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Chickens: Lessons I've Learned Getting Started

Updated on March 13, 2014

A Brief Guide to Getting Started

Chicken keeping is becoming more and more popular today. They are not only found in farms but in backyards all across America. I thought I would share some of the things I have learned with everyone over the past few years. Our chickens have not only given us eggs but a lot of enjoyment also. My children like to help gather eggs and the whole family enjoys watching the chickens feed. I started a few years ago with a borrowed incubator and some fertile hatching eggs. Chickens, like all animals, are expensive to care for. The start up costs are: the price of the birds themselves, the price of the housing for the birds, and feed.

The first thing to do, once you have decided to keep chickens(please check all ordinances where you live) is to decide on a breed or breeds that you like. I suggest researching a lot before making any hasty decisions. There is more to being a good backyard chicken than just egg production. Certain breeds are more docile than others and do better in confinement than others. I currently have a few breeds: Silver Laced Wyandotte, Buff Orpington, Easter Eggers, and Dominiques. All of these have proven to be good egg producers. My suggestion for first time chicken owners would be either Buff Orpington or Wyandotte, both of these breeds seem to be a little more docile than the other breeds I have experience with. There are numerous other breeds in both large fowl and bantam. A quick internet search of hatcheries will provide you with each breed they offer and a description of the breed.

Now after you have decided on a breed or breeds you have a few different options on buying birds. You can buy buy day old chicks from a hatchery, buy mature birds from a breeder, or if you have a incubator you can purchase fertile hatching eggs. Each one of these has its advantages. It is nice to watch chicks grow and mature. If want eggs in a short time buying health mature hens would be the best way to start. I hatched the majority of my hens in an incubator. I have two children and they both enjoyed watching the chicks hatch. It was also a good learning experience for them. It takes a fertile egg twenty one days to hatch in an incubator.

Next thing to consider after you have decided on the breeds and age chickens you are going to get, you must prepare your brooder or coop before you actually get the chickens. If you buy day old chicks they will need to live the first few months of there life in a brooder with a source of heat until they feather out. I use a large wooden box with a heat lamp on top and pine chips in the bottom. For my mature chickens each of my coops have outside runs attached. The sizes of the coops vary in sizes depending on the number of hens to be housed in each. Make sure to have nesting boxes as well as areas for chickens to roost. The coop needs to be solid and also have ventilation. One of the things to think about is to make the coop as predator proof as possible with good solid materials. Do not cut corners when it comes to the housing for your birds. In one night a predator, such as a racoon, fox, or opossum, can nearly wipe out a flock.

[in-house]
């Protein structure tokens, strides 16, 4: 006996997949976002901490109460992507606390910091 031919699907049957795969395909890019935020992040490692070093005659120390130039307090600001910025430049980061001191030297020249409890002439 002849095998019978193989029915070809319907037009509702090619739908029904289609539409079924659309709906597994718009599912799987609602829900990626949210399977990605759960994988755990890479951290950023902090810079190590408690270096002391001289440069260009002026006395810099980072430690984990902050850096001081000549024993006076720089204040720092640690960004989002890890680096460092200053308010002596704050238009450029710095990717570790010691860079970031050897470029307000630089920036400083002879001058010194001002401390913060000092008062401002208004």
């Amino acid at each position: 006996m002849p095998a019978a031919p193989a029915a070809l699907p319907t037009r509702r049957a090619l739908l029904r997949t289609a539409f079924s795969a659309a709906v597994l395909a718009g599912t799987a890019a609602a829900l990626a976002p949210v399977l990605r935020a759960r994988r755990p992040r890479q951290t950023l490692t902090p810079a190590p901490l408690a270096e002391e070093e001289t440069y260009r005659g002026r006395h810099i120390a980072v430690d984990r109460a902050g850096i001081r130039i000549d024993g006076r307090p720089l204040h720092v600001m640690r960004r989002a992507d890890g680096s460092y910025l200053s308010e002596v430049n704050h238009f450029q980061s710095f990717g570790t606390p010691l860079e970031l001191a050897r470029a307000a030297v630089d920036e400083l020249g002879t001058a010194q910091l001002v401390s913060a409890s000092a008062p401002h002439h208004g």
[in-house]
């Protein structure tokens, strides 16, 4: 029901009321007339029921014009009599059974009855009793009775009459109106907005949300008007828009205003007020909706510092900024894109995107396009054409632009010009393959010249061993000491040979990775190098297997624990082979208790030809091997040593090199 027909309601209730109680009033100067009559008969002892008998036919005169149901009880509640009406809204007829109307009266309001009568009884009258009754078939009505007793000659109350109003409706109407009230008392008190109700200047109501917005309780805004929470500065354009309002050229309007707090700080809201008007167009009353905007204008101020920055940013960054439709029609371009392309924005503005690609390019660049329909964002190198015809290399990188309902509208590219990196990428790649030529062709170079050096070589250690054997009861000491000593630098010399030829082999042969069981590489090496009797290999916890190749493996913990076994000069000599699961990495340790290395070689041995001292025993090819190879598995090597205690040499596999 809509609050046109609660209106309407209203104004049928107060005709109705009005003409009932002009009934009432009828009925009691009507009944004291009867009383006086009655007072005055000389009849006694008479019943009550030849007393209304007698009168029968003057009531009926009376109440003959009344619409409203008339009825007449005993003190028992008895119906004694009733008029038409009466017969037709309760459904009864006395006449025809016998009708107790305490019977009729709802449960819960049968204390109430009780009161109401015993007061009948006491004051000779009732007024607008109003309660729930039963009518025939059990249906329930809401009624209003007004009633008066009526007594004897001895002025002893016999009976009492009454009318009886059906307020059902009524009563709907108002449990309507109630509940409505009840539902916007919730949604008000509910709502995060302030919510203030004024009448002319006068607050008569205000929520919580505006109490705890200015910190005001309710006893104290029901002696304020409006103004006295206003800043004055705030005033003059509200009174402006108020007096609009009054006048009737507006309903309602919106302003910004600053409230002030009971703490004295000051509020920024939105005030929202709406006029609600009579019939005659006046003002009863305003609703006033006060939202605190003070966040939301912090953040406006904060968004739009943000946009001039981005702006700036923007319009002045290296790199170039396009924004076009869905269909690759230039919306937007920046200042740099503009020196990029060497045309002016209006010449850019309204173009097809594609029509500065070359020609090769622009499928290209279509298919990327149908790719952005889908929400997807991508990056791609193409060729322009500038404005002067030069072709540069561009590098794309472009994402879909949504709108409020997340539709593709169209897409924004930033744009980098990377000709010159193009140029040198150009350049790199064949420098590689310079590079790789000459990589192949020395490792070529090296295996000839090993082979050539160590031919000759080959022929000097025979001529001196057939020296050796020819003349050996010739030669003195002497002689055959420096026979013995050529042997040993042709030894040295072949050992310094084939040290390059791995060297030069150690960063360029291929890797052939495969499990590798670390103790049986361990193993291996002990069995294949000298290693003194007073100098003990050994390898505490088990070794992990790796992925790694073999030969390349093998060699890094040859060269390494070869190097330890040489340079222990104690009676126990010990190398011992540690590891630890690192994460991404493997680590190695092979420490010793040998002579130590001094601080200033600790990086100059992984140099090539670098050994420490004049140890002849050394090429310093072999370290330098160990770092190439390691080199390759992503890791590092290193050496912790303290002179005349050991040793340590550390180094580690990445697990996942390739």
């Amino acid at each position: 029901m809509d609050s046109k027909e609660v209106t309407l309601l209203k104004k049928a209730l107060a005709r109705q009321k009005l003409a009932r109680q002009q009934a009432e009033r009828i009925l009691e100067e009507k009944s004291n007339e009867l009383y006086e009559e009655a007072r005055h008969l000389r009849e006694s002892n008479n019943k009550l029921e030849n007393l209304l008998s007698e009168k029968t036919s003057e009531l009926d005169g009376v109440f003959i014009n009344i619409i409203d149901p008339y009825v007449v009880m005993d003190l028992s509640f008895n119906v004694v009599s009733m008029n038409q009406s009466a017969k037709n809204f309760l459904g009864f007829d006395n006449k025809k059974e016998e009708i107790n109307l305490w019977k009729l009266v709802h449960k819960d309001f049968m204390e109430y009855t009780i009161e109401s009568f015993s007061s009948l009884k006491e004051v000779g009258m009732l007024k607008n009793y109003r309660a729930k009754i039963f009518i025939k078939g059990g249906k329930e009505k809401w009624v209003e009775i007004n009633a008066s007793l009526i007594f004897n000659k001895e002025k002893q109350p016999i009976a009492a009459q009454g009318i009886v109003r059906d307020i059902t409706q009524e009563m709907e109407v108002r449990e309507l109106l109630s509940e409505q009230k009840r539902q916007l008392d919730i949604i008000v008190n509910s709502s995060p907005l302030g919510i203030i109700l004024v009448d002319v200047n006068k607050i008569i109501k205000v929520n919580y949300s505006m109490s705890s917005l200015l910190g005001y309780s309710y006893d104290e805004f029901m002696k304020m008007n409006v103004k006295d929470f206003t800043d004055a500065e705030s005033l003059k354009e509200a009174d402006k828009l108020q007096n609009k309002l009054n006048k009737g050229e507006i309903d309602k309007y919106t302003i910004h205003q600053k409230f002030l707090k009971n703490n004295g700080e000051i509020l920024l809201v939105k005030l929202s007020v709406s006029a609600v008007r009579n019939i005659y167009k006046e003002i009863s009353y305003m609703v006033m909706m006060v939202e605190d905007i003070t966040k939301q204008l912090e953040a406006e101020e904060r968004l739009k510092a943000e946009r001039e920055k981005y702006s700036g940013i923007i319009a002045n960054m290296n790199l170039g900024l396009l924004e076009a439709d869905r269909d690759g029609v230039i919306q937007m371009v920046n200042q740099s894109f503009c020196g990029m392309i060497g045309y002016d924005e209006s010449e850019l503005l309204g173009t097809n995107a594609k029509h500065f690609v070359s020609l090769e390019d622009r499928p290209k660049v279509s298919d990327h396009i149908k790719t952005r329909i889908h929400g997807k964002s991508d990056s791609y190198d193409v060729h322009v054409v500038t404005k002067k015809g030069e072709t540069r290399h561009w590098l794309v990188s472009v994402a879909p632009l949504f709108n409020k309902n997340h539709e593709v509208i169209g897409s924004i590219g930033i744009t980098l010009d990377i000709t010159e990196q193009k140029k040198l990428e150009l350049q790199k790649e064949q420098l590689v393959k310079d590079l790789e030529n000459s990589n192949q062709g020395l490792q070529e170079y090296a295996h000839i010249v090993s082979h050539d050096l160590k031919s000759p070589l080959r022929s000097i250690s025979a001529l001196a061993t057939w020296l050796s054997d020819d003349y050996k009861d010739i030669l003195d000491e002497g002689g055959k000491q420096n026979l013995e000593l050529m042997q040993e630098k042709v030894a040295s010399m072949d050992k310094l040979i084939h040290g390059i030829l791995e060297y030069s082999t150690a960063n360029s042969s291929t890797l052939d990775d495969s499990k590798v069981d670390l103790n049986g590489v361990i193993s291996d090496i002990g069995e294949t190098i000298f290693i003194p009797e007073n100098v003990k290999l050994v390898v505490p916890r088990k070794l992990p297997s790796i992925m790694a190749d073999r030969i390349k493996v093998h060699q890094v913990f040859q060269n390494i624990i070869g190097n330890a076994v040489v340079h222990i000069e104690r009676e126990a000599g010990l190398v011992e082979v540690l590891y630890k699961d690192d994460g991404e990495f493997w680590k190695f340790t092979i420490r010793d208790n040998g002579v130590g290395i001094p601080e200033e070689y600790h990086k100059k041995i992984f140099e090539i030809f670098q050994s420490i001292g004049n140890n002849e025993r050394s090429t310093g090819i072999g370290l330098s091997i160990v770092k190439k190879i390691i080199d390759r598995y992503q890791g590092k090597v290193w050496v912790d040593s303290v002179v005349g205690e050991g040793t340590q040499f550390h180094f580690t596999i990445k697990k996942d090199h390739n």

Feed and water will be the next consideration. I feed my adult birds good high quality laying pellets with corn as a treat. My juvenile birds are fed medicated chick starter. This helps build immunity to coccidiosis. Make sure that clean water is accessible for the birds at all times.

If you have decided on day old chicks or hatching eggs you will have about six months of waiting before you will have eggs. Another thing to keep in mind when ordering chicks is if you order straight run you will have extra roosters to deal with. If ordering chicks I would suggest paying the extra and ordering sexed female chicks. The hatcheries that I am familiar with offer male, female, or straight run chicks when purchasing. Straight run is unsexed chicks, meaning you would receive both male and female chicks. A common misconception, is that a rooster is needed for the hens to lay eggs. A rooster is only needed is you want fertile eggs.

In closing, our chickens have supplied us with a lot of eggs and have also been entertaining to watch. Overall my family's experience with chicken keeping has been a very positive one. These animals can be enjoyable for the entire family.


Which of these Chicken Breeds do you prefer?

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